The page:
I am confident that most of you, whether a radiology resident or an attending, have felt sick at one time or another. And, most likely, you were unsure about coming to work. This decision can become incredibly complex.
Here are some of the issues. Is there adequate coverage? How sick are you? Are you going to be seeing patients for that day? Are you going to be sitting down in isolation for most of the day? Are your reads or your procedures going to be compromised by your illness? What is the group's culture about taking a sick day? How will it affect your colleagues if you do not show up? Will it prevent you from being promoted? Unfortunately, these difficult questions compound when you cannot think clearly due to illness.
Even more confusing, most of the articles that I have read regarding physicians and sickness are not written directly for the Radiologist. Radiologists are a bit different than other hospital or outpatient physicians. Depending upon the day, the rotation, or job description we may or may not have direct patient contact. So, we have to have to think about the question of missing a day of work differently than other physicians.
What about the literature regarding sickness for the general physician? Many articles say not to come to work if you are a sick physician. (1,2) And others are more indeterminate. (3,4) However, the body of research is sparse about whether the ill physician, let alone a Radiologist, should come to work. In this post, I will try to address the most common issues that may sway your decision one way or the other.
How sick are you?
As all of you know, there are multiple levels of sickness. If you are delirious, have difficulty speaking, or are unable to sit for more than a few seconds at a time, you may want to reconsider coming to work. But rarely, is the decision so simple as that.
Most of the time, you may think you have a common cold. You may have a cough or a slight fever or feel a little tired. So, we have to make a judgment if the illness is going to compromise patient care. Or, is it going to be contagious to others? If that is the case, then, by all means, call out sick. But many times that is simply not the case.
Can someone else do your job?
Let's assume that you are not that sick and have the ability to reasonably function. You may be the only radiology resident or attending on call for the weekend that can perform a certain procedure or read a particular type of case. And, you may not have a simple replacement or backup. In this situation, someone that can read cases is obviously much better than no one. In fact, you may have the potential to prevent significant morbidity and even mortality of your patients.
On the other hand, let's say it is during the week and you have adequate coverage. Well then, other members of the practice can easily take up the slack. That is an entirely different situation.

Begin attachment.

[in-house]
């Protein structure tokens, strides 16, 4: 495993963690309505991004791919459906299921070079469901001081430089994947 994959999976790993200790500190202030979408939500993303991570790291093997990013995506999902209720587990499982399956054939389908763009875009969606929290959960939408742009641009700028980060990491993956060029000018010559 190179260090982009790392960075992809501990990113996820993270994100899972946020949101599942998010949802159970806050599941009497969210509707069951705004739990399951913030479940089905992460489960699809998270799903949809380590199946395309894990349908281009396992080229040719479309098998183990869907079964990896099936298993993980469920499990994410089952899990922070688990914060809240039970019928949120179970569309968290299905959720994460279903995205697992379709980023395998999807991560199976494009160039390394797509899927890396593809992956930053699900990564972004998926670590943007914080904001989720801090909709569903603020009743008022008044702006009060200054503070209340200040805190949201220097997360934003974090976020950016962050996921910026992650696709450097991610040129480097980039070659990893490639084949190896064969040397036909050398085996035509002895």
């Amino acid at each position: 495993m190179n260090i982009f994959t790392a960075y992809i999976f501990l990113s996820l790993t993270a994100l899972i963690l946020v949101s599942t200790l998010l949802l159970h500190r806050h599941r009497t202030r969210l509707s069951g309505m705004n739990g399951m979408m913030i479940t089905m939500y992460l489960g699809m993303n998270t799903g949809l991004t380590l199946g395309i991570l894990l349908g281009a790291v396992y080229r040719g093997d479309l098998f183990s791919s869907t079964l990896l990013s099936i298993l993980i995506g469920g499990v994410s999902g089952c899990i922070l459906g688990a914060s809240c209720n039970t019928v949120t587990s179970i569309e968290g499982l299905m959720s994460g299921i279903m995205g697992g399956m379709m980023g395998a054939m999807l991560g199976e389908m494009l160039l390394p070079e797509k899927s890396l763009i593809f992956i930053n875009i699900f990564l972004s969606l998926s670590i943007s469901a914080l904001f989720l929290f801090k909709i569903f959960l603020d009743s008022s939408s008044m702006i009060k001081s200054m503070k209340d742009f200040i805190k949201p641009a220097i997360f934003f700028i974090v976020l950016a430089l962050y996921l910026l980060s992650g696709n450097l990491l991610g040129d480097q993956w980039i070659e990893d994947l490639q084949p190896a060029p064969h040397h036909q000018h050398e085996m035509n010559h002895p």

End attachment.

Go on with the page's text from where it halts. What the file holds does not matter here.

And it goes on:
Is the schedule flexible?
At some institutions, you can easily cancel patients/imaging studies for the day, either to leave early or cancel the day entirely. At other practices and hospitals, you really cannot control the patient workflow. If you are at center with a rigid workflow and cannot obtain adequate coverage, this can be a good reason for the Radiologist with a cold to come to work.
Are you in direct patient contact?
Some days you may be on a rotation where you are just grinding out plain films and are in isolation from other members from your practice. You can simply bring wipes and wash your hands frequently. Or on other days, you may be directly involved in complex procedures and patient interviews. If you have lots of direct patient contact with a good chance of getting other personnel or patients sick, the pendulum should swing toward staying home. Obviously, the decision to come to work greatly depends upon the day's circumstances.
What is the corporate culture?
Some practices, especially larger academic and private practices, really discourage its employees from coming to work if they are sick. Other smaller practices may not have the luxury of adequate coverage and may need a warm body present at all times. These practices may not be so forgiving. In fact, if you are on a partnership track, not showing up can prevent you from becoming a partner. You may be perceived as having a "poor work ethic." Unfortunately, this factor can come into play when you make that final decision whether to show up at work.
In sickness or in health: The bottom line!
To be dogmatic about either always staying home or going to work when sick is not realistic in today's radiology practices. It actually may be worse for patient care, if you don't show up to work a little sick. On the other hand, sometimes it really pays to stay home. The final decision needs to rest on a logical assessment of the circumstances of your health, the day's events, and the corporate culture of the practice. If compromised and unsure, we can also always ask our friend, spouse, or significant other for his/her opinion. With the help of others and a little bit of practical logic, it is possible to make a reasonable decision!
Barry Julius, MD, is a board-certified radiologist at St. Barnabas Medical Center. He is the developer of an [educational website](http://www.radsresident.com). He is a 2018–19 Doximity Author.
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